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I observed the following and would be thankful for an explanation.

$amount = 4.56;
echo ($amount * 100) % 5;

outputs : 0


$amount = 456;  
echo $amount % 5;

outputs : 1

I tried this code on two separate PHP installations, with the same result. Thanks for your help!

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Does the modulo operator work on doubles? –  Stefan H Mar 9 '11 at 16:41

2 Answers 2

up vote 6 down vote accepted

I strongly suspect this is because 4.56 can't be exactly represented as a binary floating point number, so a value very close to it is used instead. When multiplied by 100, that comes to 455.999(something), and then the modulo operator truncates down to 455 before performing the operation.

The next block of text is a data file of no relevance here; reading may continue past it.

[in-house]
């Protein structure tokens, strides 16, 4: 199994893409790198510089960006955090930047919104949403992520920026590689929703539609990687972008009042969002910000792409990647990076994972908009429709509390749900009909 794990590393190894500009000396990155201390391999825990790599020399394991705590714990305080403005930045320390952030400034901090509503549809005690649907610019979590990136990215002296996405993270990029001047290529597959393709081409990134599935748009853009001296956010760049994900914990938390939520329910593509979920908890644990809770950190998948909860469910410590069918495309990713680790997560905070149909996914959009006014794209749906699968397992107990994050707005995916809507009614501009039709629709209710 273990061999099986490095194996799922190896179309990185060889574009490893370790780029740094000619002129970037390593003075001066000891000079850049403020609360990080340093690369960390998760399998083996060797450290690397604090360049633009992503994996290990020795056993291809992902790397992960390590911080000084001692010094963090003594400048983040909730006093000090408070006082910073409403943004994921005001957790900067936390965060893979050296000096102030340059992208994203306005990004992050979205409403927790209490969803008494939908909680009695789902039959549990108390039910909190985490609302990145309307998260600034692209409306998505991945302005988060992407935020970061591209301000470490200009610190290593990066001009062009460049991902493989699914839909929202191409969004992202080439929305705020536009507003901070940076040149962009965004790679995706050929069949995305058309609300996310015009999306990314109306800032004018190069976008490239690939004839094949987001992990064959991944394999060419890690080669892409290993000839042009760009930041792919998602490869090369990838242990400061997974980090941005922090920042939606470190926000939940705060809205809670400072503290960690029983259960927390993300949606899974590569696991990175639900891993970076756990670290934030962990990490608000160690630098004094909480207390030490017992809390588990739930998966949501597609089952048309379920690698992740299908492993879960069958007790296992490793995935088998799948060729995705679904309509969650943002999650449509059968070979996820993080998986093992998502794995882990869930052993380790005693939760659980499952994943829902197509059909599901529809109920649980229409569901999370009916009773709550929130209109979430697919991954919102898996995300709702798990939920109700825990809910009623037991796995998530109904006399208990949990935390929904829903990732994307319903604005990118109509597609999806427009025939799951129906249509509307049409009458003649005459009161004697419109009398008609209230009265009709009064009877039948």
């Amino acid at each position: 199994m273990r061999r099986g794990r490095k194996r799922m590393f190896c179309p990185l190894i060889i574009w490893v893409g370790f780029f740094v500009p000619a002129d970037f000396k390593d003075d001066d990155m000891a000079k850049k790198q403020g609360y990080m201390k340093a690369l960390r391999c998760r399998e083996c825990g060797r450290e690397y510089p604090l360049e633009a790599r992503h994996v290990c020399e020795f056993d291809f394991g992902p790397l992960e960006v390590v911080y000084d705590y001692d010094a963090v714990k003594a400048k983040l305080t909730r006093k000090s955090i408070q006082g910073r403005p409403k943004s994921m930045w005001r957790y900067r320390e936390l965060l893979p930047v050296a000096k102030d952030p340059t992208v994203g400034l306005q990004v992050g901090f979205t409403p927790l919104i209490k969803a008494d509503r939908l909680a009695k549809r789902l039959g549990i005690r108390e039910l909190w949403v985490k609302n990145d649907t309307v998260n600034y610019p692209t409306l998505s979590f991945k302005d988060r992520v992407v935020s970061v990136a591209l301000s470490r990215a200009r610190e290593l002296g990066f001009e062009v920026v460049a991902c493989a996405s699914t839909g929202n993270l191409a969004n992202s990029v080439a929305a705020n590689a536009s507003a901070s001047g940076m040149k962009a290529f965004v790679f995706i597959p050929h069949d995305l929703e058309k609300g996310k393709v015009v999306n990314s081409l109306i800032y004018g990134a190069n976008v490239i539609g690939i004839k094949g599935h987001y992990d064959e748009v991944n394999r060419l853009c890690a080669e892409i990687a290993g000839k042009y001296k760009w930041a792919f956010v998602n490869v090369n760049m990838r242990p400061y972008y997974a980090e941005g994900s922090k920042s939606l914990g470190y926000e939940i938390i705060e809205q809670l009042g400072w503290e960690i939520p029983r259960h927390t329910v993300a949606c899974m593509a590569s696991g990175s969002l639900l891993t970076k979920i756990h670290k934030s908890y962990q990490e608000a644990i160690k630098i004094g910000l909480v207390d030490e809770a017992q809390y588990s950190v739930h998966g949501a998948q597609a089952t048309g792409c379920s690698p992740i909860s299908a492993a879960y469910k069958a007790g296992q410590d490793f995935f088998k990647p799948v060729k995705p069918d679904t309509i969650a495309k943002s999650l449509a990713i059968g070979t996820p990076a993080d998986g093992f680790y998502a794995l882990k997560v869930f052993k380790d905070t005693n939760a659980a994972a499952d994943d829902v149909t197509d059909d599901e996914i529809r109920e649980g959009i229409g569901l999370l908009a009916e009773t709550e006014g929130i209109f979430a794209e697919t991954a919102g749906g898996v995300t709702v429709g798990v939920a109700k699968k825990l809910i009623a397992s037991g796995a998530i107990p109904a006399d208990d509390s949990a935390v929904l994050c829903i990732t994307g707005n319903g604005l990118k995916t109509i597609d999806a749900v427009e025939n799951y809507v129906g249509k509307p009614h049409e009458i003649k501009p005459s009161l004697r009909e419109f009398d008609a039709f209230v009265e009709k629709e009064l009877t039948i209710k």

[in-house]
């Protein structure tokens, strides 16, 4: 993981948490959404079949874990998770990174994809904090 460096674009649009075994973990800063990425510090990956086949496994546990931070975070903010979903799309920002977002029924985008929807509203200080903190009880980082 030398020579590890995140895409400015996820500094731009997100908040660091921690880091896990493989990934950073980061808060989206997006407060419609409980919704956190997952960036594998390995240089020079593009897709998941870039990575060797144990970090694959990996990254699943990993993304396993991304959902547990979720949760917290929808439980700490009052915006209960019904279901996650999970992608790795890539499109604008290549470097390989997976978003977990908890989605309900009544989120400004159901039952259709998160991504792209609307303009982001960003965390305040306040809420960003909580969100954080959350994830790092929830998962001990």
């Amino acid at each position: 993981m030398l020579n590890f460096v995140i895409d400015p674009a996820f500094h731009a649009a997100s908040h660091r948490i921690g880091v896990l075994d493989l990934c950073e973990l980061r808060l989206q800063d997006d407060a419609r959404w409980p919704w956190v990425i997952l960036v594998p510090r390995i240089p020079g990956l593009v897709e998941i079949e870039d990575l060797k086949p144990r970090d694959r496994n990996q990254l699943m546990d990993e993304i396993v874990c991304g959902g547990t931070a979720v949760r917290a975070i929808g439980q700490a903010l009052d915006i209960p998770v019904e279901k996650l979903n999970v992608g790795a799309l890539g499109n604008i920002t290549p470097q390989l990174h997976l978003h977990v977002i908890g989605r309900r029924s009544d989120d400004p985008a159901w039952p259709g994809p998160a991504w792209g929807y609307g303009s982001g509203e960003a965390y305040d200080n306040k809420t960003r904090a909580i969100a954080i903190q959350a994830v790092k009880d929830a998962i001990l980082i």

I don't know the exact details of PHP floating point numbers, but the closest IEEE-754 double to 4.56 is 4.55999999999999960920149533194489777088165283203125.

So here's something to try:

$amount = 455.999999999;
echo $amount % 5;

I strongly suspect that will print 0 too. From some PHP arithmetic documentation:

Operands of modulus are converted to integers (by stripping the decimal part) before processing.

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thanks for your detailed answer! I tried your code and, you were right, it printed 0. And thanks for the documentation part, that's good to know! –  skndstry Mar 9 '11 at 16:50

Use fmod to avoid this problem.

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